Silencing IDO limits Treg cell generation in vivo. (a) Percentage of Treg population in CD4+ T cells from tumor draining lymph nodes. Tumor draining lymph node cells were isolated from tumor-bearing mice treated with IDO-silenced DCs or control DCs, as described in the legend to Figure 4, triple-stained with Abs against CD4, CD25 and Foxp3, and Ab binding assessed by flow cytometry. The percentage of CD25+Foxp3+ cells among cells first gated for CD4+ status was calculated. Data are pooled from three independent experiments (p < 0.05, one way ANOVA analysis). (b) Inhibitory function of Tregs: CD4+CD25+ cells were isolated from the mice as described in (a) and Material and Methods. Isolated CD4+CD25+ cells were added to an ongoing tumor-Ag specific T cell response assay, in which T cells isolated from breast cancer-bearing mice were used as responder cells in the presence of 4T1 tumor cell lysate and naïve DCs as antigen presenting cells. Representative data from one experiment of three are shown (n = 3 per experimental group in each experiment; *p < 0.05, One way ANOVA analysis). (c) Foxp3+ cell infiltrating into tumor tissue: Tumors were excised from non treatment group (A), treatment with control siRNA transfected DCs (B), and with IDO-silenced DCs group (C). Frozen tumor tissue was sectioned and stained with anti-mouse Foxp3 Ab. Tissues were visualized microscopically (×200 magnification).
The company then showed that treatment of mice with breast cancer tumors resulted in enhanced anti-tumor effects.
Silencing IDO in DCs slows tumor progression. (a) Silencing IDO in DCs delays tumor onset. The 4T1 cells were injected into the mammary fat pad of female BALB/c mice (n = 9 per group) followed by injection of DCs transfected with IDO siRNA (IDO-silenced DCs) or control, nontargeting siRNA (control DCs) or DCs that were not loaded with tumor antigen (No-Ag-DCs) as described in Material and Methods. The day of that palpable tumors were detected was defined as the day of tumor onset. (b) Tumor growth: Mice (n = 9 per group) were treated as for (a) and tumor volume was estimated as described in Material and Methods. *Different from control DCs or wild type (WT) DCs (p < 0.05, student t test). (c) Tumor weight: Mice from the experiment described in (a) were challenged with 4T1 cells and treated with DC vaccine as in (a). Tumors were excised from mice and weighed 30 days after tumor cell injection. (d) Treatment of existing tumors with IDO-silenced DC vaccine: The 4T1 cells were injected into the mammary fat pad of female BALB/c mice (n = 9 per group). When tumors reached 5 mm in diameter, mice were treated with IDO-silenced DCs or control DCs transfected with nontargeting siRNA (control DCs). Tumor volumes were estimated at various times as described in Material and Methods. * p < 0.05, ** p < 0.001, one-way ANOVA.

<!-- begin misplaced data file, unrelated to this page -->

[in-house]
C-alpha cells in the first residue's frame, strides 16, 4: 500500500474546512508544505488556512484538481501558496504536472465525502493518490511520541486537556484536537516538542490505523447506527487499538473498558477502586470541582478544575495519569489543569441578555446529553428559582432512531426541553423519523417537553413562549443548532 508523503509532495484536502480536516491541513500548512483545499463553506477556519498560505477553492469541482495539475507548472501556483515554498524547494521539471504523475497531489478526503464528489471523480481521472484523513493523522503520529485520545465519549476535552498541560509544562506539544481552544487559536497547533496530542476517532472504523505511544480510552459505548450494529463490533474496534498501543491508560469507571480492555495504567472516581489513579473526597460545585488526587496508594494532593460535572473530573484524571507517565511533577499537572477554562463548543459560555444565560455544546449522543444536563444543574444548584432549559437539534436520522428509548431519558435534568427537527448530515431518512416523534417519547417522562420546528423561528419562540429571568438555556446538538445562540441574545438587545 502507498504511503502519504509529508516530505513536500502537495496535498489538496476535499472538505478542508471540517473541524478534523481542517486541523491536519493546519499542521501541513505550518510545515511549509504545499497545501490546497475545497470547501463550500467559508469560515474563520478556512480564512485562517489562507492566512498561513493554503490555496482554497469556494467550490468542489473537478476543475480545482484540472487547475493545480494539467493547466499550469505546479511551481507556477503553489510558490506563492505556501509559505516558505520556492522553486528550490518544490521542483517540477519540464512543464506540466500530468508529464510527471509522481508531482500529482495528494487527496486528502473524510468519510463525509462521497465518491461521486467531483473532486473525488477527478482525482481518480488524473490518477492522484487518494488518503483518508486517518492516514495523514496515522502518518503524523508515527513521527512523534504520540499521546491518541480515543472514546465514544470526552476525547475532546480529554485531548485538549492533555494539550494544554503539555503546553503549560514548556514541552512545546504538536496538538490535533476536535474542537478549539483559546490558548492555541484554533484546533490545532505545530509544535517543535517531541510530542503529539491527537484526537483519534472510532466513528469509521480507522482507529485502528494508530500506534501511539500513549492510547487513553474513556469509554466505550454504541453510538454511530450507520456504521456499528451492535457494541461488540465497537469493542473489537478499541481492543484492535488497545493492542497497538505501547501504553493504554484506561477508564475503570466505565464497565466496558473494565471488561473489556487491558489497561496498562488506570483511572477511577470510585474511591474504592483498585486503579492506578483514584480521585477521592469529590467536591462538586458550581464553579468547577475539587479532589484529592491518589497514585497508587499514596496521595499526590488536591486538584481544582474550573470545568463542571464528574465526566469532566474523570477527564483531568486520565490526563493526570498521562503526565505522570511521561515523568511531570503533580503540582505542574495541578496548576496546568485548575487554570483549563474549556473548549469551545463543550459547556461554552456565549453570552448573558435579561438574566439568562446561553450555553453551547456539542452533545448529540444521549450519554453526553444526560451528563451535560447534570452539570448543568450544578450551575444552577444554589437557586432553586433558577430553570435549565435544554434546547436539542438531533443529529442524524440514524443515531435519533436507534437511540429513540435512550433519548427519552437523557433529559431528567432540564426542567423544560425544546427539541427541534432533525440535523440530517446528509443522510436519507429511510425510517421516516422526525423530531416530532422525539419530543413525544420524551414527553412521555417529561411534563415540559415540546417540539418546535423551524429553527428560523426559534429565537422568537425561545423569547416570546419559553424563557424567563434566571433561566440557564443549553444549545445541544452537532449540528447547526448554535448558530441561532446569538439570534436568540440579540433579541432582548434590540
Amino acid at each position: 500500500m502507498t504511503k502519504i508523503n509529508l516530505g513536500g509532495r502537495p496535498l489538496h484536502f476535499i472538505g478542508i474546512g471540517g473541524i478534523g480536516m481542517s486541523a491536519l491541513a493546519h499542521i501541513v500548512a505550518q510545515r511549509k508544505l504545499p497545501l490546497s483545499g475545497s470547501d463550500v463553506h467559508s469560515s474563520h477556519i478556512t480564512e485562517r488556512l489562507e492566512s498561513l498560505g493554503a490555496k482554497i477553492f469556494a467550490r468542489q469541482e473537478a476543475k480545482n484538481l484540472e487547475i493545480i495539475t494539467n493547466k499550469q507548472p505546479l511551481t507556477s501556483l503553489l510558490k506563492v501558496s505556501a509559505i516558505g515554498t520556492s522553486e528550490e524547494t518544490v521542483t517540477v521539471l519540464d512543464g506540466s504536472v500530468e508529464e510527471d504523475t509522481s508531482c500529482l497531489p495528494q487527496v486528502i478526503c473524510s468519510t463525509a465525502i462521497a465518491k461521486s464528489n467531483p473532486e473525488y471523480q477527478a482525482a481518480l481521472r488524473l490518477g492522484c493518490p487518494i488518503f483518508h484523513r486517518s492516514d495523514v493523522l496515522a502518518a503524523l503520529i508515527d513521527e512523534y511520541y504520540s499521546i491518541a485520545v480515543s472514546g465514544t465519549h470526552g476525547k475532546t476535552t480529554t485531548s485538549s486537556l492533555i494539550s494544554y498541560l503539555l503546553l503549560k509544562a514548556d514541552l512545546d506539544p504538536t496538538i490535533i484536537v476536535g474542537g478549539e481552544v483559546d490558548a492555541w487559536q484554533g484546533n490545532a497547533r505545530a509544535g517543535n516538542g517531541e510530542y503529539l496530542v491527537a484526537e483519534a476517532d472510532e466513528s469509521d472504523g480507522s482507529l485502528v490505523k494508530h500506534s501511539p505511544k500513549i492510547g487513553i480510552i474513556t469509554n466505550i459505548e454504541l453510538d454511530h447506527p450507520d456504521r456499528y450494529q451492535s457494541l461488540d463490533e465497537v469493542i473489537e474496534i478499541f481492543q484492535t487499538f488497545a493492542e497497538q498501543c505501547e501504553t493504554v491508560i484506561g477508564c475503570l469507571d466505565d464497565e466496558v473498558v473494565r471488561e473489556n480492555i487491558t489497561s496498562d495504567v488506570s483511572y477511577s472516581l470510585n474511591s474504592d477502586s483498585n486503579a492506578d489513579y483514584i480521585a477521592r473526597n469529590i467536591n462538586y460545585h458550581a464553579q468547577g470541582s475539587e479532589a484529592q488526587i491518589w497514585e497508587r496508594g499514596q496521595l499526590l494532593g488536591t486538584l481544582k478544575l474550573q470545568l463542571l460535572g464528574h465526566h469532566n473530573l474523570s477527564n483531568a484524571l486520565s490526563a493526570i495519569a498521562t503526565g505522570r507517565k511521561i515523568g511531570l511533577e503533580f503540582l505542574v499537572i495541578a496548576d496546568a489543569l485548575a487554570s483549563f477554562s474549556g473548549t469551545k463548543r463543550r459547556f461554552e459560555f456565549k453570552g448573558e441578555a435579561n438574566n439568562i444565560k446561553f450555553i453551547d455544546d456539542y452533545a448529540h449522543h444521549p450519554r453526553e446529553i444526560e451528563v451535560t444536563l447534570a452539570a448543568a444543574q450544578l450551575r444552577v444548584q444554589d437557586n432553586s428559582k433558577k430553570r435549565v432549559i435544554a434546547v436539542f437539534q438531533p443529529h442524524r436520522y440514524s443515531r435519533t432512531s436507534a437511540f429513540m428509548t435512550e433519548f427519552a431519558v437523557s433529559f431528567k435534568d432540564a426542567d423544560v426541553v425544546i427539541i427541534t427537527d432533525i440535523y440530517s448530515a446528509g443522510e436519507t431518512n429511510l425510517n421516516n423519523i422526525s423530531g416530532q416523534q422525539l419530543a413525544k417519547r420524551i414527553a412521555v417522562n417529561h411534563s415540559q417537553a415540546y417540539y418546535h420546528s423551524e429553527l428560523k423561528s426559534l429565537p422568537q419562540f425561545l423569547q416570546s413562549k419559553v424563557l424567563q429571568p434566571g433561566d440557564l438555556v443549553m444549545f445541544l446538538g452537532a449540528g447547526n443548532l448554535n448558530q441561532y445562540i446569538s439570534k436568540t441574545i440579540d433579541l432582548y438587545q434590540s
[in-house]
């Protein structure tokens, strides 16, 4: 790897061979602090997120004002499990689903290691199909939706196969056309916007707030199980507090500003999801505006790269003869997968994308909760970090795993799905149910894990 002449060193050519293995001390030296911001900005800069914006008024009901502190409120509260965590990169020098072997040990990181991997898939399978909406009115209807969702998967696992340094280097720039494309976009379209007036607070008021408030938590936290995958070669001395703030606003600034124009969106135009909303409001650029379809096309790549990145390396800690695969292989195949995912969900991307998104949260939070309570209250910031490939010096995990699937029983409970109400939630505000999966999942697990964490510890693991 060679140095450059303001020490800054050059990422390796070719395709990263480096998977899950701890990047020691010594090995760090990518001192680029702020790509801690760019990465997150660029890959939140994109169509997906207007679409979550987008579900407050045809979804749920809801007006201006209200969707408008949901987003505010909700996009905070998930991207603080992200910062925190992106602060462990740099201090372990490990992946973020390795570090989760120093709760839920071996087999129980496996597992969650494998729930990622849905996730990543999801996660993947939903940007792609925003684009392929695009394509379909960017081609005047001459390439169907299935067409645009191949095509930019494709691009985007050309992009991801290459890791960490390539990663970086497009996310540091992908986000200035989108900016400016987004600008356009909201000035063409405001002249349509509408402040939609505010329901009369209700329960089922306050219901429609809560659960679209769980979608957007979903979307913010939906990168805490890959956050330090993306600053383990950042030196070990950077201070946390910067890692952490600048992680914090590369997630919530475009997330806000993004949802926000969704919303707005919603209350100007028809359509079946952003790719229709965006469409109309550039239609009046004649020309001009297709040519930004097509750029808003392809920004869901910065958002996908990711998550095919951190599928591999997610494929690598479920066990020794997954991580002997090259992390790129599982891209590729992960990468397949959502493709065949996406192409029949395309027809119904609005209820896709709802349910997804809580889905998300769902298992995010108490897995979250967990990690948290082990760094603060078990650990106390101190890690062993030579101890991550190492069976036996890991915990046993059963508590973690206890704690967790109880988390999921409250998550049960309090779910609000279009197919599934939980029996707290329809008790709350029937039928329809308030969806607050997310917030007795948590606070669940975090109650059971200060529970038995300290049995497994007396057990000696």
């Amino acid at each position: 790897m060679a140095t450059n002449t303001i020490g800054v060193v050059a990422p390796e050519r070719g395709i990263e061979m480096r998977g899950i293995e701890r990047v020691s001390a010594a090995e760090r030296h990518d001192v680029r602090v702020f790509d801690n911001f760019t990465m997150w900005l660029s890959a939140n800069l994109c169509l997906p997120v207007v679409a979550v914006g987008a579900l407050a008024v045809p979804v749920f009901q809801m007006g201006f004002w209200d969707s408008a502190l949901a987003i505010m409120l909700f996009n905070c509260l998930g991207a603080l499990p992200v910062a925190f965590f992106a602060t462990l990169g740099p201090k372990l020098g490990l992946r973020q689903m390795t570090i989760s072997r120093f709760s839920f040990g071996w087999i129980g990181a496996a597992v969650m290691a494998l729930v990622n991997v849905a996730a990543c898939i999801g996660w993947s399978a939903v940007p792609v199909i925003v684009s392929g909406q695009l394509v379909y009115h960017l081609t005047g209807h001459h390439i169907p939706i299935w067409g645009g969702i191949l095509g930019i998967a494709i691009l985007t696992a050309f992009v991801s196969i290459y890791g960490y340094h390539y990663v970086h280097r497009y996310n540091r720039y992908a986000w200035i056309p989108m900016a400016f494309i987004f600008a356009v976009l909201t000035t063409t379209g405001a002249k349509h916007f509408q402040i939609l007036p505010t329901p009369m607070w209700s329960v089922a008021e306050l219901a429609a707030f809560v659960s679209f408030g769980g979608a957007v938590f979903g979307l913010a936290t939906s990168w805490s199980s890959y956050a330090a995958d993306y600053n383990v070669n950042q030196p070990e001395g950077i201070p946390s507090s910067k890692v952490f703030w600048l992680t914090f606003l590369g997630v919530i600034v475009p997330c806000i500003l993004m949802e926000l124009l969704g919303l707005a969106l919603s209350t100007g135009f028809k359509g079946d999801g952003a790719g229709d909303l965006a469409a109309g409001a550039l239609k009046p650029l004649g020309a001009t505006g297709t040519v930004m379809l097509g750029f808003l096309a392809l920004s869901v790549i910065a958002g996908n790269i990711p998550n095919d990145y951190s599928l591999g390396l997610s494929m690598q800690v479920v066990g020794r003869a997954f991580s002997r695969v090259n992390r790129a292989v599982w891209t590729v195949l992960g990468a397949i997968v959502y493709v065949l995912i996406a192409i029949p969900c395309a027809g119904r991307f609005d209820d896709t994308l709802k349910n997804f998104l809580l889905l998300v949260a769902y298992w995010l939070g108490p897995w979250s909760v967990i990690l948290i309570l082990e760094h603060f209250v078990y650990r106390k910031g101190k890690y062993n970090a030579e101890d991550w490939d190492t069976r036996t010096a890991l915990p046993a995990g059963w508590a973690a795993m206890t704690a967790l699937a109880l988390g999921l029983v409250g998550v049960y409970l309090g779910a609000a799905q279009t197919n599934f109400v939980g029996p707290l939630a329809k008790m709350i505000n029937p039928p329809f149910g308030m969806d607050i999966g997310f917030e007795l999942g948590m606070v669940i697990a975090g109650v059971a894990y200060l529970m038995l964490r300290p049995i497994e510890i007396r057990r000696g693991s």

In vitro studies on human dendritic cells were then performed. IDO in human dendritic cells was capable of being silenced, and the DC’s potently stimulated cytotoxic T-cells to kill breast cancer cells. That was the final piece needed before an IND to FDA could be filed.
We’ll see what happens in the clinical trials. If activity is seen, I think it would be interesting to combine this with antigen loading (as with Provenge in which autologous dendritic cells are pulsed with a fusion protein of PAP – prostatic acid phosphatase – and GMCSF).